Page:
Possibly not what anyone wants to hear, but over here in the UK, bonfire night has passed and the traditional countdown to Christmas has begun.
The windows at the various department stores have decorated to reflect the season and the Christmas stamps are going on sale.
In fact, if you are sending things overseas by sea mail, you may have missed the last posting date. Some people are very organised and never miss this date. I tend to send my gifts by airmail...
One thing is often made in British households at this time of year are the Christmas cakes and puddings. Because they are fruit and brandy based, they have to sit and marinate for awhile. A traditional date for making them is on the so-called Stir Them Up Sunday (the Second Sunday before Advent begins) -- so called because of one of the lessons. When my children were little, my daughter hated the fireworks that accompany Bonfire Night with a passion, so I used to use 5 Nov to make my puddings, Christmas cake or mincemeat. The idea was inspired by the Dorothy Edwards My Naughty Little Sister books that all my children loved. It worked a treat and my daughter started anticipating Bonfire Night, rather than cowering.
It is also the time of year that all the Christmas themed books start appearing. Harlequin as well as Mills and Boon put out a wonderful selection of books across all the lines just in time for Christmas.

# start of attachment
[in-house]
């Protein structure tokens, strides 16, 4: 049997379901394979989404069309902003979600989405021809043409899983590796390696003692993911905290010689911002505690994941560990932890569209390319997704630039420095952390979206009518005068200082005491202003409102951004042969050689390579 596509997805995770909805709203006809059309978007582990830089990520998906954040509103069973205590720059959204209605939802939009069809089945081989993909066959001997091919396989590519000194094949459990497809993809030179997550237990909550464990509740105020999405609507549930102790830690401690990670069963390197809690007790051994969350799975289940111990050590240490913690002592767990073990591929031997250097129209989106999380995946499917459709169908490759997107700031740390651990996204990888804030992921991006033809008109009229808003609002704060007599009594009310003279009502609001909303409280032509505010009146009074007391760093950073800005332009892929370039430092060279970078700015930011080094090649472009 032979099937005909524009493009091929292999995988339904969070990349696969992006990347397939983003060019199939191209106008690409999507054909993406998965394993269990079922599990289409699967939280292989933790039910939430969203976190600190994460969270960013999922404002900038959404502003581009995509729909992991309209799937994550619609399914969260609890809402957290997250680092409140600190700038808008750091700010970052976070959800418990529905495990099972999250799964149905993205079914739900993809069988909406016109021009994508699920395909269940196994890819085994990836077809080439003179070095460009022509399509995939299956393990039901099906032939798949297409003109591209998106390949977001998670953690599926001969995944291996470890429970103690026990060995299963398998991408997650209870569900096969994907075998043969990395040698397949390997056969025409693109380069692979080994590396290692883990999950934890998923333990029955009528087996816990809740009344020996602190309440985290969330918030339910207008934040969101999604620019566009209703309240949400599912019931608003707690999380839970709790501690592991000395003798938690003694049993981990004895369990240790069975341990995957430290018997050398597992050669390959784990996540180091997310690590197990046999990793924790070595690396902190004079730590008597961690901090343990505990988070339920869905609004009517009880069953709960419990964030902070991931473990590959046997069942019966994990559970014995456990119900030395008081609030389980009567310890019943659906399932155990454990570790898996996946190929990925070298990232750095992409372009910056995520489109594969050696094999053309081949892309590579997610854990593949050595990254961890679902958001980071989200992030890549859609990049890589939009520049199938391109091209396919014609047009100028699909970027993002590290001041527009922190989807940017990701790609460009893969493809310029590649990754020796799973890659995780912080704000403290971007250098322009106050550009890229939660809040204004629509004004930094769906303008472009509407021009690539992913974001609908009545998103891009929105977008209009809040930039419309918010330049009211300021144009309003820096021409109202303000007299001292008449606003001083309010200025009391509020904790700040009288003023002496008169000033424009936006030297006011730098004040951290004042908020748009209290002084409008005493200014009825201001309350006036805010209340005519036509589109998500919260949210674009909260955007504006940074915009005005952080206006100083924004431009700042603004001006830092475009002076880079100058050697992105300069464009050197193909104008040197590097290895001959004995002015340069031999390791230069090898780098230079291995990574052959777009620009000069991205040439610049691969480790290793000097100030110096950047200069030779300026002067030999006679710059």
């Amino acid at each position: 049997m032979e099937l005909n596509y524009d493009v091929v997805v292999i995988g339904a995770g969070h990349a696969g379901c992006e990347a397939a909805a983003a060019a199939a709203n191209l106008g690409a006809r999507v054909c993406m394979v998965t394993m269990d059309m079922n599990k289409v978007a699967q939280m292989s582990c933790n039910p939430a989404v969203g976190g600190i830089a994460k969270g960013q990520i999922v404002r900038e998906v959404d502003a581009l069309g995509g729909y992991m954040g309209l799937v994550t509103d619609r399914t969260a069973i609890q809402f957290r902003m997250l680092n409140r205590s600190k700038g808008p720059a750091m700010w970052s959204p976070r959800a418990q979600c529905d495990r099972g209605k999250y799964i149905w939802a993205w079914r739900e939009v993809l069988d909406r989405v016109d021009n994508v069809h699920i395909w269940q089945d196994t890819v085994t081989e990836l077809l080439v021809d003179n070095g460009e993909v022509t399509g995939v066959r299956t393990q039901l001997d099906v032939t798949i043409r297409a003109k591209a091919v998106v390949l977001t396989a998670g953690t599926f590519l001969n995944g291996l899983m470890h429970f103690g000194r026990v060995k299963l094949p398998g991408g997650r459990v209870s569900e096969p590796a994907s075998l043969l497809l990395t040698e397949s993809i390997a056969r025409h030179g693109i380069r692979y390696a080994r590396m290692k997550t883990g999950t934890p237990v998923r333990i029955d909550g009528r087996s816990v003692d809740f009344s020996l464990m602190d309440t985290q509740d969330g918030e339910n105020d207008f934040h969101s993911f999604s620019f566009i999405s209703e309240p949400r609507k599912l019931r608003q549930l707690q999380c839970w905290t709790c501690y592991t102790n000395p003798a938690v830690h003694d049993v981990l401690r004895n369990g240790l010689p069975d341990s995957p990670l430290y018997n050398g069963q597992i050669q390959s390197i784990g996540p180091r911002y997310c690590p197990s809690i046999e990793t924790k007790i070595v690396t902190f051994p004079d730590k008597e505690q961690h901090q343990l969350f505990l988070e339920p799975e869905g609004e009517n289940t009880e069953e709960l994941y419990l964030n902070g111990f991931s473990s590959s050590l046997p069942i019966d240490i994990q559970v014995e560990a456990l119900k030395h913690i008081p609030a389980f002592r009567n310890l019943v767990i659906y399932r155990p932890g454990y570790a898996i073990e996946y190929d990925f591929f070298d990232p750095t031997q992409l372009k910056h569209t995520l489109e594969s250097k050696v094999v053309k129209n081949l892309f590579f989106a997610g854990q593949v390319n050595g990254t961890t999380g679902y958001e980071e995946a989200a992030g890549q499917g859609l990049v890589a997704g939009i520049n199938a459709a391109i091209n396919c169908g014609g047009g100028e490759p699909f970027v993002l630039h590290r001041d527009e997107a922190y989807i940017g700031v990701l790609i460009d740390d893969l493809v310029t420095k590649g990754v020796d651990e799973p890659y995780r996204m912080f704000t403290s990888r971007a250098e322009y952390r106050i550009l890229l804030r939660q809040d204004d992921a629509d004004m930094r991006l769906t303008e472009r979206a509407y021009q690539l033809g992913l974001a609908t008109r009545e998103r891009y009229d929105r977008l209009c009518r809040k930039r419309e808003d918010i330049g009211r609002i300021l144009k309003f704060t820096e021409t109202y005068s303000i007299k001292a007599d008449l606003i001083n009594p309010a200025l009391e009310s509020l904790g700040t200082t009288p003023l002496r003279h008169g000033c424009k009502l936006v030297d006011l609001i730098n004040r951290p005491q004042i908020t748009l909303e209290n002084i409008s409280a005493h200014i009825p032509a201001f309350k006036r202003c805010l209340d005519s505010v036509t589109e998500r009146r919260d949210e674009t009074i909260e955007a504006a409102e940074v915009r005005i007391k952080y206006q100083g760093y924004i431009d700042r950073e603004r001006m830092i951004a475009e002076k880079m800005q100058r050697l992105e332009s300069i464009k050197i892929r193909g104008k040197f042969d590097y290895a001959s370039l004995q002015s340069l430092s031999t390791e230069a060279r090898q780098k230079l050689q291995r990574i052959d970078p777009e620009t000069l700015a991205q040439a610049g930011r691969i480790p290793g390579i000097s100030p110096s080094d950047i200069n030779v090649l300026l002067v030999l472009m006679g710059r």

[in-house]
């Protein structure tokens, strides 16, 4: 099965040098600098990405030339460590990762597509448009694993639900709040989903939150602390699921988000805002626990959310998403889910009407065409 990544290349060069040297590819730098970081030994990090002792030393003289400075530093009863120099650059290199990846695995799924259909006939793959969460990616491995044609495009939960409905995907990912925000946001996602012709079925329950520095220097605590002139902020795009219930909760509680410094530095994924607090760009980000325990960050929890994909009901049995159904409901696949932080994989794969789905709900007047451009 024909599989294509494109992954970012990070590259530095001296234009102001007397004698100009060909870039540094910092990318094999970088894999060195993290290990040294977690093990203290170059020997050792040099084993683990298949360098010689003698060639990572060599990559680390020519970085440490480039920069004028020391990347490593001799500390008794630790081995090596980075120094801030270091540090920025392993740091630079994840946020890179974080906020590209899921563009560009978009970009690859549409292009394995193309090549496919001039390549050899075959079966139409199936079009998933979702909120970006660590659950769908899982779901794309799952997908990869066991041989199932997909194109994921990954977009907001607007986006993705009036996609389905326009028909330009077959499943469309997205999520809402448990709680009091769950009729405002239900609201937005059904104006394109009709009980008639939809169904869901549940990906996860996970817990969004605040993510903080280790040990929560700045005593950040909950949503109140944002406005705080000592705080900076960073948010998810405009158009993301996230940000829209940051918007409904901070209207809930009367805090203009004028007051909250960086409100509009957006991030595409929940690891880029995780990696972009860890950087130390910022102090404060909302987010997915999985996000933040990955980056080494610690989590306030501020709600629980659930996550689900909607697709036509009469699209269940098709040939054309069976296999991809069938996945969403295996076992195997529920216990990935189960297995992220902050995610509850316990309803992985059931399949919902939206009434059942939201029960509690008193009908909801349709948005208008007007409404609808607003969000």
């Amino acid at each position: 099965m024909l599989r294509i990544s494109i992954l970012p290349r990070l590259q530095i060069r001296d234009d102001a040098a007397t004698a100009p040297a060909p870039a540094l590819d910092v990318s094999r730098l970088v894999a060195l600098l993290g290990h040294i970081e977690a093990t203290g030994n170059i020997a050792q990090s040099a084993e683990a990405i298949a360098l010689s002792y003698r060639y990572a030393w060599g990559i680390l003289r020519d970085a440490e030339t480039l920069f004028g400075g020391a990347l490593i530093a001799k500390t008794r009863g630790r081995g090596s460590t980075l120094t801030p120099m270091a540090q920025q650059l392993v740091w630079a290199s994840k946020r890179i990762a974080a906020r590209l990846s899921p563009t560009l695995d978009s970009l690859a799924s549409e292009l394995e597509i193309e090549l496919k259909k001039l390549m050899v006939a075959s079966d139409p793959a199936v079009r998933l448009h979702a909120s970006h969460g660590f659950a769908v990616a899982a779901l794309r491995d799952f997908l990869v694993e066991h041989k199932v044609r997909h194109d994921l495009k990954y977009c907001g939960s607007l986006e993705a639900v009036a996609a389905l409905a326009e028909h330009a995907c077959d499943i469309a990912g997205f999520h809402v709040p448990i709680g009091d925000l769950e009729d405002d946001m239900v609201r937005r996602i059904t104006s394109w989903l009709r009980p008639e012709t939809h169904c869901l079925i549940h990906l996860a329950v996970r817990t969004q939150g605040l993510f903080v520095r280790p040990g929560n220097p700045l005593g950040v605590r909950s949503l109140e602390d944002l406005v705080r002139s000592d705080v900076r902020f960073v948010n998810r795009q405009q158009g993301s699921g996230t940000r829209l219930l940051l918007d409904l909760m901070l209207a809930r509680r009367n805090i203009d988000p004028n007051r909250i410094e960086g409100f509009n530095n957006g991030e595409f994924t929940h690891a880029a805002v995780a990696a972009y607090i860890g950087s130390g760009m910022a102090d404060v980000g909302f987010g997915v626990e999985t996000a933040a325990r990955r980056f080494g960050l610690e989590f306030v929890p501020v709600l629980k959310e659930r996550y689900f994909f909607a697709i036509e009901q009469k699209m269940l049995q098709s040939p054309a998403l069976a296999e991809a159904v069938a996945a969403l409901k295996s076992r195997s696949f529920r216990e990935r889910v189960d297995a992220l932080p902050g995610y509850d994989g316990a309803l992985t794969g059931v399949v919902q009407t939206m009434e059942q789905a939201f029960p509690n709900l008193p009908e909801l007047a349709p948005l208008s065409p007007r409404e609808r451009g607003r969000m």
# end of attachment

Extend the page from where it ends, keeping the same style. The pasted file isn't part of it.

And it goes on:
The UK version of my own Christmas offering -- A Christmas Wedding Wager is published this month. It is published as a duo with Helen Dickson and goes under the title of Christmas by Candlelight. I think the cover is wonderfully Victorian. The US version is published next month.
To celebrate the publication, I am giving away a copy of A Christmas Wedding Wager. I will draw the winner next Wednesday ( 14 Nov). To be entered in the contest, please email me with the answer to the following question:
In what city does A Christmas Wedding Wager take place? Hint: the answer can be found in the excerpt.
If you put Tote Bag contest in the subject line, it will make it much easier for me.
As an aside, I know many Americans do not understand about mincemeat pies and their popularity in Britain. I didn't until I moved over here. Mincemeat pies are tartlet sized and don't really feature meat. It is considered bad luck to refuse a pie if offered. And al lthe Christmas concerts and carol serivices seem to offer pies afterwards, rather than Christmas cookies. My next newsletter will feature a recipe for mincemeat pie and can be made with butter instead of beef suet in case anyone is interested.
UPDATE: Cherie J is the winner of the contest. I have contacted her and will post out a signed copy of A Christmas Wedding Wager.
I will be back next month with another blog and a new contest. That one will be a grand Christmas one.
Many thanks to all who entered.